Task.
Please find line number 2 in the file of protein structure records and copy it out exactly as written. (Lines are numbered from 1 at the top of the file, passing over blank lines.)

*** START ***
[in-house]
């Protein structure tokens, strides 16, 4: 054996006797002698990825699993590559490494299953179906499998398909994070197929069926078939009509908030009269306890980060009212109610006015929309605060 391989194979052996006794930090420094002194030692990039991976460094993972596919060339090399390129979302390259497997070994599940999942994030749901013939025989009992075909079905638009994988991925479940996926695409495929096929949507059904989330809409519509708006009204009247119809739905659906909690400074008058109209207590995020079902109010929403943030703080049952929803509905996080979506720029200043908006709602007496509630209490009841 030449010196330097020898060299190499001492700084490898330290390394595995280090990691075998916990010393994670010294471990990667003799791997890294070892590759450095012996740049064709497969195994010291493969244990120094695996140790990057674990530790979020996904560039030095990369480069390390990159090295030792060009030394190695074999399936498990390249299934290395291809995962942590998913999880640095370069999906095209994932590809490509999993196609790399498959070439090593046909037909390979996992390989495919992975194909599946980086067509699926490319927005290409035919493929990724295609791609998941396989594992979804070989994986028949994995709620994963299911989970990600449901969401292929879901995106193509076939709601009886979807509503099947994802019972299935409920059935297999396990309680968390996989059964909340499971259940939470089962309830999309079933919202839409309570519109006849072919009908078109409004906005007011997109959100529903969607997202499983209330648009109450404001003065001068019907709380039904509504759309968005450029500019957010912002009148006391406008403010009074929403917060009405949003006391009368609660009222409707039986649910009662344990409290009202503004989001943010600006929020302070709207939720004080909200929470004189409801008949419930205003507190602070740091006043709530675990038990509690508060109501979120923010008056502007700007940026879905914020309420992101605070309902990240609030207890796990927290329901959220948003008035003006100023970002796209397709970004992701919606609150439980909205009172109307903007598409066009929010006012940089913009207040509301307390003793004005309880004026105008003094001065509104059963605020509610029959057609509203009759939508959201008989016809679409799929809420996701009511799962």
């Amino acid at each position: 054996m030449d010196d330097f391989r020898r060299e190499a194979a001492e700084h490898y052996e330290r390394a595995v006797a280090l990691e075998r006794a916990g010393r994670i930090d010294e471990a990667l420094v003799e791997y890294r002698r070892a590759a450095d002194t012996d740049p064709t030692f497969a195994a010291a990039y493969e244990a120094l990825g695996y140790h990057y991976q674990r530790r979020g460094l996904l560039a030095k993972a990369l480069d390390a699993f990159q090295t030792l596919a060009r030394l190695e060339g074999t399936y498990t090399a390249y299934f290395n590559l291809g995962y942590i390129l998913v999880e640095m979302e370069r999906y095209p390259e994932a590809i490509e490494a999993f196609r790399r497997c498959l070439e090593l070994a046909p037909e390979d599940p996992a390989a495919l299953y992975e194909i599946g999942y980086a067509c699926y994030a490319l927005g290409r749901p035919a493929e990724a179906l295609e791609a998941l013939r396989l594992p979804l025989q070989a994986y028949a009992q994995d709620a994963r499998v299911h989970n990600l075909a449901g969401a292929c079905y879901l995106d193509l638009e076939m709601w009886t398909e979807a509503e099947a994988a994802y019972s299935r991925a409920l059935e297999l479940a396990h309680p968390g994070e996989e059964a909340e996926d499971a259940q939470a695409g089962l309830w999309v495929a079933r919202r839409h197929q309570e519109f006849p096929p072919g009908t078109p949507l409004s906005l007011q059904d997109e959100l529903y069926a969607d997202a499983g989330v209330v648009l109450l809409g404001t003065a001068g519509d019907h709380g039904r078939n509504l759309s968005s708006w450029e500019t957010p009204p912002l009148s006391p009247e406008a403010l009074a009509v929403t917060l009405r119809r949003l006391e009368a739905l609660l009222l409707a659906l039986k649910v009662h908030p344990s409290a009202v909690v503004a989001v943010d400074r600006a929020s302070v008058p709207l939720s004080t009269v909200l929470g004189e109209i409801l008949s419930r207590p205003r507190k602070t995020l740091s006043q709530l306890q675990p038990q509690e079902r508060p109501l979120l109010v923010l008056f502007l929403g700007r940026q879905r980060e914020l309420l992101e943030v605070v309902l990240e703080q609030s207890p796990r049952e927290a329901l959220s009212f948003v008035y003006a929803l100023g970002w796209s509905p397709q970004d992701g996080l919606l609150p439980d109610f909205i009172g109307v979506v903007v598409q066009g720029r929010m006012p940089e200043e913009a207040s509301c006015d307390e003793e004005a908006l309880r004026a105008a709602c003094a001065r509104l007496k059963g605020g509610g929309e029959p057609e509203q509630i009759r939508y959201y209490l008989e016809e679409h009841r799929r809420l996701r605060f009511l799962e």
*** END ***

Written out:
């Protein structure tokens, strides 16, 4: 054996006797002698990825699993590559490494299953179906499998398909994070197929069926078939009509908030009269306890980060009212109610006015929309605060 391989194979052996006794930090420094002194030692990039991976460094993972596919060339090399390129979302390259497997070994599940999942994030749901013939025989009992075909079905638009994988991925479940996926695409495929096929949507059904989330809409519509708006009204009247119809739905659906909690400074008058109209207590995020079902109010929403943030703080049952929803509905996080979506720029200043908006709602007496509630209490009841 030449010196330097020898060299190499001492700084490898330290390394595995280090990691075998916990010393994670010294471990990667003799791997890294070892590759450095012996740049064709497969195994010291493969244990120094695996140790990057674990530790979020996904560039030095990369480069390390990159090295030792060009030394190695074999399936498990390249299934290395291809995962942590998913999880640095370069999906095209994932590809490509999993196609790399498959070439090593046909037909390979996992390989495919992975194909599946980086067509699926490319927005290409035919493929990724295609791609998941396989594992979804070989994986028949994995709620994963299911989970990600449901969401292929879901995106193509076939709601009886979807509503099947994802019972299935409920059935297999396990309680968390996989059964909340499971259940939470089962309830999309079933919202839409309570519109006849072919009908078109409004906005007011997109959100529903969607997202499983209330648009109450404001003065001068019907709380039904509504759309968005450029500019957010912002009148006391406008403010009074929403917060009405949003006391009368609660009222409707039986649910009662344990409290009202503004989001943010600006929020302070709207939720004080909200929470004189409801008949419930205003507190602070740091006043709530675990038990509690508060109501979120923010008056502007700007940026879905914020309420992101605070309902990240609030207890796990927290329901959220948003008035003006100023970002796209397709970004992701919606609150439980909205009172109307903007598409066009929010006012940089913009207040509301307390003793004005309880004026105008003094001065509104059963605020509610029959057609509203009759939508959201008989016809679409799929809420996701009511799962």